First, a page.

Friday, February 19, 2010

Shaking and Quaking and Mercy and Love

Part three of this story series ...

The sight of the mysterious King on the throne was one thing. Indeed, He was magnificently beautiful. The train of His robe filled the entire Temple. He engulfed the gigantic place with majesty.

But what was even more unnerving to Isaiah were the words he heard.

These were not words from the King, no.

They were spoken by one angelic Being to others. These Beings hovered above the King's throne. Their appearance was like fire, hence, they were called "Seraphim," as the word "seraph" in Hebrew means, "to burn with fire." They had six wings each, and they used two wings to cover their faces, two to cover their feet and two to fly.

Then one of the Seraphim spoke. The words rendered Isaiah's heart into pieces.

"Holy, holy, holy is the Lord of hosts;
The whole earth is full of His glory!"

The sound of the Seraphim's voice literally shook the door posts and filled the Temple with smoke.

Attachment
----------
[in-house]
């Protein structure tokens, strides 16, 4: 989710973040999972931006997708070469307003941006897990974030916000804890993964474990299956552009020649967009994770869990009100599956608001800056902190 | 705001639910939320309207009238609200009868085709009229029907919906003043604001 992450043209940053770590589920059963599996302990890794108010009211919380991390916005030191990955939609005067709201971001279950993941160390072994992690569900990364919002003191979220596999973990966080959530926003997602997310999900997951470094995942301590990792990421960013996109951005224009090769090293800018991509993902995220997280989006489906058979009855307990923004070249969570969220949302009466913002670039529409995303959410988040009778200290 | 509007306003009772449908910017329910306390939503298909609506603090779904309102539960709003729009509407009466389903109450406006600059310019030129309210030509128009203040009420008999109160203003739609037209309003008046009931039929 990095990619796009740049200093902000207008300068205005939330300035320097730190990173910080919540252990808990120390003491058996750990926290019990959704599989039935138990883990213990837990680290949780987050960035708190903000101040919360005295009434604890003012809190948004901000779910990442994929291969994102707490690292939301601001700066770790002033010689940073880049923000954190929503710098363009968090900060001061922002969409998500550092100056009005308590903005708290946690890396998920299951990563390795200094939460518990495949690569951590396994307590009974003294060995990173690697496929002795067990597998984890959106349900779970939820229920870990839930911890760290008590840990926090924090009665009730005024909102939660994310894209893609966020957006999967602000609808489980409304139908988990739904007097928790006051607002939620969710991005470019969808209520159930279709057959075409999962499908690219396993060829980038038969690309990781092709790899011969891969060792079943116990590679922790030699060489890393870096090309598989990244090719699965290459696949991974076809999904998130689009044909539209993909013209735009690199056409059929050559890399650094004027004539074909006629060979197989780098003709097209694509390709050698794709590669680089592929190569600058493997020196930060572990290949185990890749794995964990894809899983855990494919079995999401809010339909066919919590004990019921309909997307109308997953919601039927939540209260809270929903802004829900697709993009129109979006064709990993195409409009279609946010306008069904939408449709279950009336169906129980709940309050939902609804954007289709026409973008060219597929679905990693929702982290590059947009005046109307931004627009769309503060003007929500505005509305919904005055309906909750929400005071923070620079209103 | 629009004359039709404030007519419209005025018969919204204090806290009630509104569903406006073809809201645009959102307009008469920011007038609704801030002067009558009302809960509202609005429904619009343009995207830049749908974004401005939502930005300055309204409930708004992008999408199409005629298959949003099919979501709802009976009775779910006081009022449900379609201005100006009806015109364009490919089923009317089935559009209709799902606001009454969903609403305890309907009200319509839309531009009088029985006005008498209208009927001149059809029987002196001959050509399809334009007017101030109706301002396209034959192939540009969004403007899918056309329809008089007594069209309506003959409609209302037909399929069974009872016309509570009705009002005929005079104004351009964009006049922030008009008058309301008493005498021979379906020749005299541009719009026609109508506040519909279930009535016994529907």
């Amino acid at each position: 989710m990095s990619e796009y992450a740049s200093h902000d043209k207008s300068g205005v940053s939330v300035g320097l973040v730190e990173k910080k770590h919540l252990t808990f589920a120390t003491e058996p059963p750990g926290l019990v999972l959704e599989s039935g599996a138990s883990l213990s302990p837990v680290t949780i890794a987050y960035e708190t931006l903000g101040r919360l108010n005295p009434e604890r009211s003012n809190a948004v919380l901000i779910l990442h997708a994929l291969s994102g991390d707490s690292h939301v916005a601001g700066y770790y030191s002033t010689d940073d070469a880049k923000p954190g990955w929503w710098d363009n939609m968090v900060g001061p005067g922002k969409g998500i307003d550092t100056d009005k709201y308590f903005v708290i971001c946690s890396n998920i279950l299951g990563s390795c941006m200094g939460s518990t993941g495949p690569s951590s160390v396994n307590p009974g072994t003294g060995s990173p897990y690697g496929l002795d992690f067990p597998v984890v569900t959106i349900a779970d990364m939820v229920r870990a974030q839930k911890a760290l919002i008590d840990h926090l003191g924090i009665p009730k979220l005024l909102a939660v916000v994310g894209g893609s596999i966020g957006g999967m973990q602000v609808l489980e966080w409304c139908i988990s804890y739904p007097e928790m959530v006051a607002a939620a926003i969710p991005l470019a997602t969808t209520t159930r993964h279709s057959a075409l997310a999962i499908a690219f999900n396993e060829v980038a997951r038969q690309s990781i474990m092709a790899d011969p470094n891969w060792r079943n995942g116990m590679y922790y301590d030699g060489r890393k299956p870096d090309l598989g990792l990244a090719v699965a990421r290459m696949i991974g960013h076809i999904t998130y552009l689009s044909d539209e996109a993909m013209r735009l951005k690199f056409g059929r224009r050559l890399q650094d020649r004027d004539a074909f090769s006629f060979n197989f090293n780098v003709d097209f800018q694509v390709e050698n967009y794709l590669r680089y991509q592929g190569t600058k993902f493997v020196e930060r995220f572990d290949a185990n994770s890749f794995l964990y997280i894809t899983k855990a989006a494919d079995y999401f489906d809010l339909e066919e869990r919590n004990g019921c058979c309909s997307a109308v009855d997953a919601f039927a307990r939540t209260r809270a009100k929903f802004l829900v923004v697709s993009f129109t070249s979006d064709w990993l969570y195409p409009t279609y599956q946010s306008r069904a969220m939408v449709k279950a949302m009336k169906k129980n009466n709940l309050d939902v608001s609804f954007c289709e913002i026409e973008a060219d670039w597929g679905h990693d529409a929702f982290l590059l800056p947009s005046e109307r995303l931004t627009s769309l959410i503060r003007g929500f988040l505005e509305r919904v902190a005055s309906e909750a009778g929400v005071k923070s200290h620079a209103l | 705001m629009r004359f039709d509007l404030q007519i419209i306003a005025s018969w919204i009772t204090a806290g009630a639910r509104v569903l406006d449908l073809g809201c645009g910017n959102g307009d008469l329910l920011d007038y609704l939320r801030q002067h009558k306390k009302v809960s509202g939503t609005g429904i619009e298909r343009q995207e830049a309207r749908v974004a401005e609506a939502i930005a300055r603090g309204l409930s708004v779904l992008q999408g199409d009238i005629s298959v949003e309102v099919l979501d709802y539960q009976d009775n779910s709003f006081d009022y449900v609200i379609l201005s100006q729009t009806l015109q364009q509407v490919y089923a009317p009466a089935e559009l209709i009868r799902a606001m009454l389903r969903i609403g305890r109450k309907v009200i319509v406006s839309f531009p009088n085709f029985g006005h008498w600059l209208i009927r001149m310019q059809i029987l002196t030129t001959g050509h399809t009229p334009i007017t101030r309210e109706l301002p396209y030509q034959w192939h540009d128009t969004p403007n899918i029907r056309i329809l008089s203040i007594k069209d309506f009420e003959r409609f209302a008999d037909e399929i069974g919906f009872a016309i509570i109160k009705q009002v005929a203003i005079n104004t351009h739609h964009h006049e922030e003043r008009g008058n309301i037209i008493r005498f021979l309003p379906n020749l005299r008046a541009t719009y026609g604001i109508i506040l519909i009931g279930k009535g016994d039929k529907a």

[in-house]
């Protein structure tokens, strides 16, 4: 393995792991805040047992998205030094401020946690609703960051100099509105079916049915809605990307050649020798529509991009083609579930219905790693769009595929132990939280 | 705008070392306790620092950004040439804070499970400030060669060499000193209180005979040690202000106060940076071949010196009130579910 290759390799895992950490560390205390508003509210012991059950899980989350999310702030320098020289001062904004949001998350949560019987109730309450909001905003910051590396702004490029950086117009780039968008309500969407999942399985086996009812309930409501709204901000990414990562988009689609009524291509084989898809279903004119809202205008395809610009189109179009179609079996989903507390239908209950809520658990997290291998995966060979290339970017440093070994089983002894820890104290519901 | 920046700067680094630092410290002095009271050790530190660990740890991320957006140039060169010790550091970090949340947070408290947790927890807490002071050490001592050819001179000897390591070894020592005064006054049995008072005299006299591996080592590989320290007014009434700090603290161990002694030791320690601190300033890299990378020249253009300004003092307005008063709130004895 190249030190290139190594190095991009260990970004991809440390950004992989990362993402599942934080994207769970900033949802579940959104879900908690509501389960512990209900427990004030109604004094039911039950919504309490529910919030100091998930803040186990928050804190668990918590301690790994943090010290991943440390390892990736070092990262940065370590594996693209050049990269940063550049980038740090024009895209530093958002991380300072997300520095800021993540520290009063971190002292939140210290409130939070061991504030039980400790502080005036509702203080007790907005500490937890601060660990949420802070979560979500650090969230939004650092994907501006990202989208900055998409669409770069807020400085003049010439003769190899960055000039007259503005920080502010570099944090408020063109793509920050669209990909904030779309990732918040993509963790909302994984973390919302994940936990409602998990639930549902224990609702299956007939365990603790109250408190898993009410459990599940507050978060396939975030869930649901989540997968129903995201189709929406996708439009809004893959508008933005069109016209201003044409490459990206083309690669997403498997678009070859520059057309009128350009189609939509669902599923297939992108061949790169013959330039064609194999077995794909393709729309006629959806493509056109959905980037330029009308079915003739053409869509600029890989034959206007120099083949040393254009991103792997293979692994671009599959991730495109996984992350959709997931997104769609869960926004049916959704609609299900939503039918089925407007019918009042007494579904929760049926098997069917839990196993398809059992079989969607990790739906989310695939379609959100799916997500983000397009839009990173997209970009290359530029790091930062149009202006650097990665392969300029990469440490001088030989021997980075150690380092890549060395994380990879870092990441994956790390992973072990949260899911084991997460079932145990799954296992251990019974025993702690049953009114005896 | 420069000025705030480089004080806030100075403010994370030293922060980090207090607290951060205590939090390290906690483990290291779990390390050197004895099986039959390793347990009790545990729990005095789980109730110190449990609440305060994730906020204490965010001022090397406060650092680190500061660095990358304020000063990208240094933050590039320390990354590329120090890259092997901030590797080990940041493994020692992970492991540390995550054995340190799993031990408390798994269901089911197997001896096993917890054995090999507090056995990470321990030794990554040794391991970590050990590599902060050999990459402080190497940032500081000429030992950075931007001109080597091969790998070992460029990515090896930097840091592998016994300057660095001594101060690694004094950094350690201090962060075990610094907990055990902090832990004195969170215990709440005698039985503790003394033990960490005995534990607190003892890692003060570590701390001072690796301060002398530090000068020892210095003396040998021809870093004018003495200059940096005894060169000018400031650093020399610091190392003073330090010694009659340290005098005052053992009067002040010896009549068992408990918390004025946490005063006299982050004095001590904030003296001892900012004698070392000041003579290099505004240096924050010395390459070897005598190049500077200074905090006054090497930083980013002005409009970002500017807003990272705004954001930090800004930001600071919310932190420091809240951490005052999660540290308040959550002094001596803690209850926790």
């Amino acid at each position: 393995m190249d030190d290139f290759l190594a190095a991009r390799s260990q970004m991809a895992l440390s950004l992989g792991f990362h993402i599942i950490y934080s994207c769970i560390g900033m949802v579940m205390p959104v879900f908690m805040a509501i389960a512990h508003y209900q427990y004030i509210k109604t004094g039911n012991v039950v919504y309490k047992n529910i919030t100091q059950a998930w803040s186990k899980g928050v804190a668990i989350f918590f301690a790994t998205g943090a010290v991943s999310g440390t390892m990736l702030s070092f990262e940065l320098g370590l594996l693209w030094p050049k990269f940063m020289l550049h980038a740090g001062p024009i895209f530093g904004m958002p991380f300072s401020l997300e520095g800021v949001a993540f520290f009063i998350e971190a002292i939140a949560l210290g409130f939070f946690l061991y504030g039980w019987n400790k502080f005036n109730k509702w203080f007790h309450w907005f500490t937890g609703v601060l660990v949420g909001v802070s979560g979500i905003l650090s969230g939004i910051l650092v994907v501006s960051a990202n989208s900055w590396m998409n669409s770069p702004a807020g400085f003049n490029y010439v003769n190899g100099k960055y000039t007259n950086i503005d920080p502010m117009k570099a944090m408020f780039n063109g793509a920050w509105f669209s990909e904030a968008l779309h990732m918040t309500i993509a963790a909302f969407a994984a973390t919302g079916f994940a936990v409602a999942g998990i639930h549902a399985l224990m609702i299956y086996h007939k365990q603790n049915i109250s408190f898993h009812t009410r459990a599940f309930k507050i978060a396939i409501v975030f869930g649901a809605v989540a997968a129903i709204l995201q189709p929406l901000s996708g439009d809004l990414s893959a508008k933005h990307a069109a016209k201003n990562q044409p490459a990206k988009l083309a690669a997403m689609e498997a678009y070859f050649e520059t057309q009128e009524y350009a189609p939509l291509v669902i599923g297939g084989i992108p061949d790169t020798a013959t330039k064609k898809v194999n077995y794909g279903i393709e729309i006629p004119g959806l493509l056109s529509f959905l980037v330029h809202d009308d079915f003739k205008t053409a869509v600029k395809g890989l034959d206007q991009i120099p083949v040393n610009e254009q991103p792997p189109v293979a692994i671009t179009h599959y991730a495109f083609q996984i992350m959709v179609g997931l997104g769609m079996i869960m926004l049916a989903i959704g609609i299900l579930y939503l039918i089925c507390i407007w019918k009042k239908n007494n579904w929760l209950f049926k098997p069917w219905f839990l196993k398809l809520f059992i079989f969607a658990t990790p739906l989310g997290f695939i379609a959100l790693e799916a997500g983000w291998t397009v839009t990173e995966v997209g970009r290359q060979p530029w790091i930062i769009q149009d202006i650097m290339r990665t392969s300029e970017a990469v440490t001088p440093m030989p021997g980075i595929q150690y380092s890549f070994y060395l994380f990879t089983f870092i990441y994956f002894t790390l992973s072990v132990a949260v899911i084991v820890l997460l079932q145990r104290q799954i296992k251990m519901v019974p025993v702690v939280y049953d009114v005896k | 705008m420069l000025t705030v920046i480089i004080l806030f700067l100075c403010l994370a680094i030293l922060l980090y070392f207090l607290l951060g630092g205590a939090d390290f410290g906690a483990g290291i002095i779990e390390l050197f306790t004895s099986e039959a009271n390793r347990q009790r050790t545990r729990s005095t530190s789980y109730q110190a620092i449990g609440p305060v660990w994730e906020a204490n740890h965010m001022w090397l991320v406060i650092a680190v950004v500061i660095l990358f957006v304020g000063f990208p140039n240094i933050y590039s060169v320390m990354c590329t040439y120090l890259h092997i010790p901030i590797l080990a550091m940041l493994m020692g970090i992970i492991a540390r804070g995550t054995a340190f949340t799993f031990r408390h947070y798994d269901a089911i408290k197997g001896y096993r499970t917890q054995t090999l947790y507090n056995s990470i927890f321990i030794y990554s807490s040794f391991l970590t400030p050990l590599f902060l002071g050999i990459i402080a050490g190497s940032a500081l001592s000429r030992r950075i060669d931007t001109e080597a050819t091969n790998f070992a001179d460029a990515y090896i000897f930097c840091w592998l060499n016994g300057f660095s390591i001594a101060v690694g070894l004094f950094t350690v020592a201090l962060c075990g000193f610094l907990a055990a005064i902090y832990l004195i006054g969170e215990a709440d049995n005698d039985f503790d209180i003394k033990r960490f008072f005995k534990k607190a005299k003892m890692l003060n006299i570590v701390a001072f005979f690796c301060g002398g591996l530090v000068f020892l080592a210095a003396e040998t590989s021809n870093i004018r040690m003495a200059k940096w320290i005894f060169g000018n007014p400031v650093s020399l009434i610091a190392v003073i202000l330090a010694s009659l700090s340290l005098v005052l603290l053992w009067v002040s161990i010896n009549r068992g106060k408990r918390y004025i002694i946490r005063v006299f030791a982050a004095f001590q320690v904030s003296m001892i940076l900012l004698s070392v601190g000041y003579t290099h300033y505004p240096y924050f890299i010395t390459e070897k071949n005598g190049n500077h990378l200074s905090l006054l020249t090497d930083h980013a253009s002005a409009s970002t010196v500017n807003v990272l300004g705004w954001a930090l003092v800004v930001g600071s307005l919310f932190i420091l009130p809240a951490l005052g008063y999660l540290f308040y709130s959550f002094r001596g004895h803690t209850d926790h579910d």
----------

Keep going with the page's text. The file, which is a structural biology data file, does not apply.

Isaiah knew well the full meaning.

To say the word "holy" twice in his native Hebrew language was to describe a person as "most holy."

But to say it three times? It meant that the holiness of God was indescribable.

And the definition of holy? to be transcendent -- different -- distant.


What was even more shocking was the second part of the Seraphim's song: "The whole earth is full of His glory."

Basically, the angelic Being was telling Isaiah that even though God transcends the universe, He is closely involved with the earth and its people.

The King on the throne would be involved -- someday -- intricately, here.

Isaiah realized how unworthy he was to be standing in the presence of such a King. He cried out that his lips were unclean, as were the people of his nation, and yet, he'd been given the honor of witnessing the King with his own eyes.

A seraphim flew over to him, holding a live coal that he'd taken with tongs from the altar. He touched Isaiah's lips with it.

"Behold, this has touched your lips; Your iniquity is taken away, and your sin is purged,"
the seraphim said.

What did it mean?

Who was the King on the throne, really?

And what does the story of Isaiah's experience in the Temple have to do with us worshiping in church?

Tune in for the next part of the story.

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